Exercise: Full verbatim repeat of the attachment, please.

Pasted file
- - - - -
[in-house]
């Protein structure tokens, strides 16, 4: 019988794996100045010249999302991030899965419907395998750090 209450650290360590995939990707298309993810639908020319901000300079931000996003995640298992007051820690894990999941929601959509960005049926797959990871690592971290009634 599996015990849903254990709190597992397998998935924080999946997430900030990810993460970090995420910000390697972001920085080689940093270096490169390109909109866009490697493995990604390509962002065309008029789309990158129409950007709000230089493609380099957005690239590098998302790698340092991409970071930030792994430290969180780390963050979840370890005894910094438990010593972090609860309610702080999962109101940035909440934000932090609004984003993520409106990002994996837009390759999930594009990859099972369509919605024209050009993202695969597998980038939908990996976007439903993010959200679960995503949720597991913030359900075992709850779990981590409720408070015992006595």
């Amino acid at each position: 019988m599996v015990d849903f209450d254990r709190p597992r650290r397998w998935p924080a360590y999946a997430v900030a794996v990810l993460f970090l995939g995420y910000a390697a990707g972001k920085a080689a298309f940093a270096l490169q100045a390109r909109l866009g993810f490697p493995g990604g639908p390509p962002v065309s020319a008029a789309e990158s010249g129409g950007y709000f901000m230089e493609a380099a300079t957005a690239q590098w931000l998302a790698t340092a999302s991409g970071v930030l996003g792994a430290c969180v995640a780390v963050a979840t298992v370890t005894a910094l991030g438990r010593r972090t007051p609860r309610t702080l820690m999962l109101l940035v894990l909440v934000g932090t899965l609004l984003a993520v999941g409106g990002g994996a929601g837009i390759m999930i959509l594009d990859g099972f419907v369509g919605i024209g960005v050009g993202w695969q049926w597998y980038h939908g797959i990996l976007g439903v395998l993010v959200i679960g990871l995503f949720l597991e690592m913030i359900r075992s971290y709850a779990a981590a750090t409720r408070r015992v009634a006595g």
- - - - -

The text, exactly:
[in-house]
């Protein structure tokens, strides 16, 4: 019988794996100045010249999302991030899965419907395998750090 209450650290360590995939990707298309993810639908020319901000300079931000996003995640298992007051820690894990999941929601959509960005049926797959990871690592971290009634 599996015990849903254990709190597992397998998935924080999946997430900030990810993460970090995420910000390697972001920085080689940093270096490169390109909109866009490697493995990604390509962002065309008029789309990158129409950007709000230089493609380099957005690239590098998302790698340092991409970071930030792994430290969180780390963050979840370890005894910094438990010593972090609860309610702080999962109101940035909440934000932090609004984003993520409106990002994996837009390759999930594009990859099972369509919605024209050009993202695969597998980038939908990996976007439903993010959200679960995503949720597991913030359900075992709850779990981590409720408070015992006595």
């Amino acid at each position: 019988m599996v015990d849903f209450d254990r709190p597992r650290r397998w998935p924080a360590y999946a997430v900030a794996v990810l993460f970090l995939g995420y910000a390697a990707g972001k920085a080689a298309f940093a270096l490169q100045a390109r909109l866009g993810f490697p493995g990604g639908p390509p962002v065309s020319a008029a789309e990158s010249g129409g950007y709000f901000m230089e493609a380099a300079t957005a690239q590098w931000l998302a790698t340092a999302s991409g970071v930030l996003g792994a430290c969180v995640a780390v963050a979840t298992v370890t005894a910094l991030g438990r010593r972090t007051p609860r309610t702080l820690m999962l109101l940035v894990l909440v934000g932090t899965l609004l984003a993520v999941g409106g990002g994996a929601g837009i390759m999930i959509l594009d990859g099972f419907v369509g919605i024209g960005v050009g993202w695969q049926w597998y980038h939908g797959i990996l976007g439903v395998l993010v959200i679960g990871l995503f949720l597991e690592m913030i359900r075992s971290y709850a779990a981590a750090t409720r408070r015992v009634a006595g």